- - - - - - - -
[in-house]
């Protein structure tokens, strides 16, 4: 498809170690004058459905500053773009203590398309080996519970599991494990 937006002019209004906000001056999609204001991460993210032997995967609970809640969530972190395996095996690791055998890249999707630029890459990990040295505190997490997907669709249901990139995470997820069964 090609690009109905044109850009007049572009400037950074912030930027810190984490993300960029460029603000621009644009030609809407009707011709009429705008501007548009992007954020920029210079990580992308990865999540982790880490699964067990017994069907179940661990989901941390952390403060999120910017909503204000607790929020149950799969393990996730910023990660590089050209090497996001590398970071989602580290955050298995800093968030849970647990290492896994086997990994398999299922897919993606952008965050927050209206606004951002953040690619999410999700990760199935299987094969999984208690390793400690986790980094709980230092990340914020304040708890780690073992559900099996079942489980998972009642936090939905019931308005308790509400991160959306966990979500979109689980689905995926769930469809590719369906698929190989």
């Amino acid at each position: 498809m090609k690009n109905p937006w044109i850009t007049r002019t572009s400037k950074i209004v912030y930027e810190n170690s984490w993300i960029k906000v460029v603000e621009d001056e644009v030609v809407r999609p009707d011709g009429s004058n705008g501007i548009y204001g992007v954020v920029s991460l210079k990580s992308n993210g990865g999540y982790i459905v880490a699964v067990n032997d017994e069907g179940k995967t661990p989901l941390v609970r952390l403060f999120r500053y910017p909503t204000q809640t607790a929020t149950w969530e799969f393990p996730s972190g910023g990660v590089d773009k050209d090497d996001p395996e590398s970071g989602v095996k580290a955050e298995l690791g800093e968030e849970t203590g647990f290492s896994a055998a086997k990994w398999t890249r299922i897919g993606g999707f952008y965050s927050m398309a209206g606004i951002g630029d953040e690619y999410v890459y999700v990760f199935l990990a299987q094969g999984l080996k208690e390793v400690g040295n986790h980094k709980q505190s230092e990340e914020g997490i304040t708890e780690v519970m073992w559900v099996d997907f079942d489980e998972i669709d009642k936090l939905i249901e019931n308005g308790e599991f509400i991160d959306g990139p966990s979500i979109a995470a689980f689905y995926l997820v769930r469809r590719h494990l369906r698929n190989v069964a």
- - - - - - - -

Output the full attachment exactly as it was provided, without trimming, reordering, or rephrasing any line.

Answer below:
[in-house]
């Protein structure tokens, strides 16, 4: 498809170690004058459905500053773009203590398309080996519970599991494990 937006002019209004906000001056999609204001991460993210032997995967609970809640969530972190395996095996690791055998890249999707630029890459990990040295505190997490997907669709249901990139995470997820069964 090609690009109905044109850009007049572009400037950074912030930027810190984490993300960029460029603000621009644009030609809407009707011709009429705008501007548009992007954020920029210079990580992308990865999540982790880490699964067990017994069907179940661990989901941390952390403060999120910017909503204000607790929020149950799969393990996730910023990660590089050209090497996001590398970071989602580290955050298995800093968030849970647990290492896994086997990994398999299922897919993606952008965050927050209206606004951002953040690619999410999700990760199935299987094969999984208690390793400690986790980094709980230092990340914020304040708890780690073992559900099996079942489980998972009642936090939905019931308005308790509400991160959306966990979500979109689980689905995926769930469809590719369906698929190989």
């Amino acid at each position: 498809m090609k690009n109905p937006w044109i850009t007049r002019t572009s400037k950074i209004v912030y930027e810190n170690s984490w993300i960029k906000v460029v603000e621009d001056e644009v030609v809407r999609p009707d011709g009429s004058n705008g501007i548009y204001g992007v954020v920029s991460l210079k990580s992308n993210g990865g999540y982790i459905v880490a699964v067990n032997d017994e069907g179940k995967t661990p989901l941390v609970r952390l403060f999120r500053y910017p909503t204000q809640t607790a929020t149950w969530e799969f393990p996730s972190g910023g990660v590089d773009k050209d090497d996001p395996e590398s970071g989602v095996k580290a955050e298995l690791g800093e968030e849970t203590g647990f290492s896994a055998a086997k990994w398999t890249r299922i897919g993606g999707f952008y965050s927050m398309a209206g606004i951002g630029d953040e690619y999410v890459y999700v990760f199935l990990a299987q094969g999984l080996k208690e390793v400690g040295n986790h980094k709980q505190s230092e990340e914020g997490i304040t708890e780690v519970m073992w559900v099996d997907f079942d489980e998972i669709d009642k936090l939905i249901e019931n308005g308790e599991f509400i991160d959306g990139p966990s979500i979109a995470a689980f689905y995926l997820v769930r469809r590719h494990l369906r698929n190989v069964a």